Hand Blown Glass
Glass came to India with the invaders from the Islamic world. It was Firozabad in Uttar Pradesh that became the centre of excellence and met the royal demand for jhad and fanus (types of chandeliers), and produced vials for perfumes. It was here that blowing, a very special operation in the creation of these crystals, was mastered. Blowing is limited to karkhanas (workshops), and allows for the creation of an endless variety of hollow objects. In the case of mould blowing, great skill is necessary to make the glass take the shape and patterns while maintaining uniform thickness on all sides, which again calls for the expertise of ustaads (masters).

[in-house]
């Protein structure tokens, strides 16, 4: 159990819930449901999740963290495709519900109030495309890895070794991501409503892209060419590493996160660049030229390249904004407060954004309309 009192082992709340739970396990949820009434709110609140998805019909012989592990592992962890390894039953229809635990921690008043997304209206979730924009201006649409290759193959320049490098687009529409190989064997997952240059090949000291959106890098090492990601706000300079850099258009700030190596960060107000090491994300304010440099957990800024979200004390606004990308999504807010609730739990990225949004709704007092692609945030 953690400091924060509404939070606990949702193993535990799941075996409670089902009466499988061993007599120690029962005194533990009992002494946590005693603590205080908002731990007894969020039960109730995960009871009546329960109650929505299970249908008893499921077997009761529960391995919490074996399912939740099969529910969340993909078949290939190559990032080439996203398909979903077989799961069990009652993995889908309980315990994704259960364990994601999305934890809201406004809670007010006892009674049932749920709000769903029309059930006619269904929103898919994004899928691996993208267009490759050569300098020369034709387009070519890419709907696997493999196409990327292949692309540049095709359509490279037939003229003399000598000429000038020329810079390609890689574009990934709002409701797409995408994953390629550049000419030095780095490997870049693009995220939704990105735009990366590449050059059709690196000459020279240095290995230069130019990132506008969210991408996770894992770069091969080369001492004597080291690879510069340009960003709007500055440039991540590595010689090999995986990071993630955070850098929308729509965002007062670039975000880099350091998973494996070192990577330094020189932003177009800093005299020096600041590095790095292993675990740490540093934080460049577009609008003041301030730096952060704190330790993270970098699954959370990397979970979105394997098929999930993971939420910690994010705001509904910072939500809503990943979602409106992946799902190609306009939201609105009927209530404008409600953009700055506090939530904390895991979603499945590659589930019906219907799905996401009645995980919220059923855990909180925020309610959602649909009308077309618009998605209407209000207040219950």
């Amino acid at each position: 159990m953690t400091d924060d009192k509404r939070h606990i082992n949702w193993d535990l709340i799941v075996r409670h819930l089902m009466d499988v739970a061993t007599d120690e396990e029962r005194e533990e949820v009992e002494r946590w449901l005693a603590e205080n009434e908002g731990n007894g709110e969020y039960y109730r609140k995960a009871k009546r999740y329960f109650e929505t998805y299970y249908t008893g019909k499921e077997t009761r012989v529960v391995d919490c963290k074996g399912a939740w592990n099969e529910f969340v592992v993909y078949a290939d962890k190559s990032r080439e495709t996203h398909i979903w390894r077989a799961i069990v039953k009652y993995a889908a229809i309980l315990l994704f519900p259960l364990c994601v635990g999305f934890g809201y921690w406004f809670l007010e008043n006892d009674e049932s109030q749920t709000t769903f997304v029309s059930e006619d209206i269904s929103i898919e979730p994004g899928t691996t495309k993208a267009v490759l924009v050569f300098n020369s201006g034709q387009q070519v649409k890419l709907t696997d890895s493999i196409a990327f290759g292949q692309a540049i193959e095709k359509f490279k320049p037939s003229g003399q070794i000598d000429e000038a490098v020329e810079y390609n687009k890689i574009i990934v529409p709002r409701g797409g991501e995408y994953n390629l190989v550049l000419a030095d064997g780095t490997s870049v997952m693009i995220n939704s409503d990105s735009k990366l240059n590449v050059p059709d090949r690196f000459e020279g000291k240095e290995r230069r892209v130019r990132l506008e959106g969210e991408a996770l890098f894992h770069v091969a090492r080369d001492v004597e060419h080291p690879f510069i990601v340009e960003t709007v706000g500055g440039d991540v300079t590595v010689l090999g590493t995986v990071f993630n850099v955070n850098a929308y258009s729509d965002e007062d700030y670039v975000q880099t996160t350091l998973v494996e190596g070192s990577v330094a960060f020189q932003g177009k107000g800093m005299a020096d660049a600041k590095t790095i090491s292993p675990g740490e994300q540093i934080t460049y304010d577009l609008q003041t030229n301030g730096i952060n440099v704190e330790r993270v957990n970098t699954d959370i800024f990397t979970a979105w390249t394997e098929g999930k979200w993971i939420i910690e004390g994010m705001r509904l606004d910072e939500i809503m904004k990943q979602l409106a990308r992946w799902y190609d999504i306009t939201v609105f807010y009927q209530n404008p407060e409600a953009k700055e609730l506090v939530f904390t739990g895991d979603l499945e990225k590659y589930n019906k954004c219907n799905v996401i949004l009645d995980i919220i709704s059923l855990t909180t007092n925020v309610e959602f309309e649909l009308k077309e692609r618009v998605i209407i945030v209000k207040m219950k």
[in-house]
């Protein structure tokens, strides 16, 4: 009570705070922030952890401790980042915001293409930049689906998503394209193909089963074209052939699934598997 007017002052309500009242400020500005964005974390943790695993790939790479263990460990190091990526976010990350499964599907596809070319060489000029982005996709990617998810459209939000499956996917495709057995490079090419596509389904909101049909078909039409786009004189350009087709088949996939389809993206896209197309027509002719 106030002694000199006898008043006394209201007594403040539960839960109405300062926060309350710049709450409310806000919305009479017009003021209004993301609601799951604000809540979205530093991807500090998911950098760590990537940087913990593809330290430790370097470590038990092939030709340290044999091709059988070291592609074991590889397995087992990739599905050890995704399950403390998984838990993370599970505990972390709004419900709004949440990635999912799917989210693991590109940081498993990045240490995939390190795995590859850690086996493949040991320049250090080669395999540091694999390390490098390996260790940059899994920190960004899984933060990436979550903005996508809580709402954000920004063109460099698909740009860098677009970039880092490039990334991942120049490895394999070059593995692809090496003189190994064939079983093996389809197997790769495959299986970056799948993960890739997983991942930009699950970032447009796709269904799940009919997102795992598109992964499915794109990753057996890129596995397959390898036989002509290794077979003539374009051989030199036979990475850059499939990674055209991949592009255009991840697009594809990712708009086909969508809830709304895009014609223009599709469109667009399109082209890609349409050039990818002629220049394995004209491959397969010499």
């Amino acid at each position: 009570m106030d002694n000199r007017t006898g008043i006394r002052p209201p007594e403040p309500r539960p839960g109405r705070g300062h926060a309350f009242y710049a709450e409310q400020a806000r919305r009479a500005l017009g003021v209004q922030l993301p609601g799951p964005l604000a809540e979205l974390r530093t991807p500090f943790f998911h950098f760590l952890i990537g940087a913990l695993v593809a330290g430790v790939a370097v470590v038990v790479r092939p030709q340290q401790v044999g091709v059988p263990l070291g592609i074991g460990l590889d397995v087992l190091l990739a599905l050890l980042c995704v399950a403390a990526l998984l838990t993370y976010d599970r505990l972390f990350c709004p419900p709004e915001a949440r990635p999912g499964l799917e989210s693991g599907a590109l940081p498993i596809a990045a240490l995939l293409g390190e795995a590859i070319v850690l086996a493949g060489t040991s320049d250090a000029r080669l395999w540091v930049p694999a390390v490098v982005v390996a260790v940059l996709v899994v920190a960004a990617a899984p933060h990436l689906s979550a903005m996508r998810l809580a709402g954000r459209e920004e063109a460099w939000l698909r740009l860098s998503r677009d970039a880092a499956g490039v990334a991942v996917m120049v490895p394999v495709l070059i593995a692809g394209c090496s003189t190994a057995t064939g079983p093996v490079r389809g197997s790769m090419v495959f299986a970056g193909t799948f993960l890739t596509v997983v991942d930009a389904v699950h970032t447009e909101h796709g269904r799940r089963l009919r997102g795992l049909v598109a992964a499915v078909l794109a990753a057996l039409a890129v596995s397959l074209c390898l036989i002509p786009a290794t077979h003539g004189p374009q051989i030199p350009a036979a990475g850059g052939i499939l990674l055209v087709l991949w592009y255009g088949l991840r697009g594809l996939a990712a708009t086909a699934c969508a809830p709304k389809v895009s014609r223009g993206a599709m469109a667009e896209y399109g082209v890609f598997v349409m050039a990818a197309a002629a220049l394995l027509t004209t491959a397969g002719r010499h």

Today, traditional bangles and newer products like glass toys are handmade in the streets of Firozabad by the descendants of those who once made lavish chandeliers for the Nawabs of the region.
Within this craft, bangle making to a great extent is a cottage industry in itself. “The craftsman draws and winds molten glass into a tight spiral around the mandrel. The glass springs are then inserted into bangles and patterned with nicks. It is traditionally the women from their homes who complete the ornamentation of these bangles with gold paint.”